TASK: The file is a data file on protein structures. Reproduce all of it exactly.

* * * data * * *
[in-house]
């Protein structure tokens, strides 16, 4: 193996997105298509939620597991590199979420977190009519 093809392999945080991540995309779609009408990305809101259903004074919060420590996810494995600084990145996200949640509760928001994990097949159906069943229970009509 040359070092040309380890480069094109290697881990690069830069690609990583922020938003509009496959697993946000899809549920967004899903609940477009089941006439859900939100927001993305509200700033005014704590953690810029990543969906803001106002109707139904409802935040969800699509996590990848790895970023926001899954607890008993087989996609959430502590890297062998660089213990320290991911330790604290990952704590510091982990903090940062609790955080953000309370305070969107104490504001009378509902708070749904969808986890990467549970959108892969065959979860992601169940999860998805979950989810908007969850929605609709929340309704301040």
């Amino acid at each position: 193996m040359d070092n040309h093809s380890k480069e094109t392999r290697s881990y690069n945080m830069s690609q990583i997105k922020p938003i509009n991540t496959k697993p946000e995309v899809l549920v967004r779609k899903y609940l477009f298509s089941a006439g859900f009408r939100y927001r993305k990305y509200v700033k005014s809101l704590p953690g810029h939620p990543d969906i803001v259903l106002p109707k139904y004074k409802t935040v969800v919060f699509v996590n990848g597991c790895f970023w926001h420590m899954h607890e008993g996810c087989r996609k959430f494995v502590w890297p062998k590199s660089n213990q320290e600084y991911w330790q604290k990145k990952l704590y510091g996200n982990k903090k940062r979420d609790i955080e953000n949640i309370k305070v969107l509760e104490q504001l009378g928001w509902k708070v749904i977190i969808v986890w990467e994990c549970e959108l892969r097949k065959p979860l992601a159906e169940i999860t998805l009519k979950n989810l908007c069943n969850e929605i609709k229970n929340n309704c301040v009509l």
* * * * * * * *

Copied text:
[in-house]
């Protein structure tokens, strides 16, 4: 193996997105298509939620597991590199979420977190009519 093809392999945080991540995309779609009408990305809101259903004074919060420590996810494995600084990145996200949640509760928001994990097949159906069943229970009509 040359070092040309380890480069094109290697881990690069830069690609990583922020938003509009496959697993946000899809549920967004899903609940477009089941006439859900939100927001993305509200700033005014704590953690810029990543969906803001106002109707139904409802935040969800699509996590990848790895970023926001899954607890008993087989996609959430502590890297062998660089213990320290991911330790604290990952704590510091982990903090940062609790955080953000309370305070969107104490504001009378509902708070749904969808986890990467549970959108892969065959979860992601169940999860998805979950989810908007969850929605609709929340309704301040």
């Amino acid at each position: 193996m040359d070092n040309h093809s380890k480069e094109t392999r290697s881990y690069n945080m830069s690609q990583i997105k922020p938003i509009n991540t496959k697993p946000e995309v899809l549920v967004r779609k899903y609940l477009f298509s089941a006439g859900f009408r939100y927001r993305k990305y509200v700033k005014s809101l704590p953690g810029h939620p990543d969906i803001v259903l106002p109707k139904y004074k409802t935040v969800v919060f699509v996590n990848g597991c790895f970023w926001h420590m899954h607890e008993g996810c087989r996609k959430f494995v502590w890297p062998k590199s660089n213990q320290e600084y991911w330790q604290k990145k990952l704590y510091g996200n982990k903090k940062r979420d609790i955080e953000n949640i309370k305070v969107l509760e104490q504001l009378g928001w509902k708070v749904i977190i969808v986890w990467e994990c549970e959108l892969r097949k065959p979860l992601a159906e169940i999860t998805l009519k979950n989810l908007c069943n969850e929605i609709k229970n929340n309704c301040v009509l």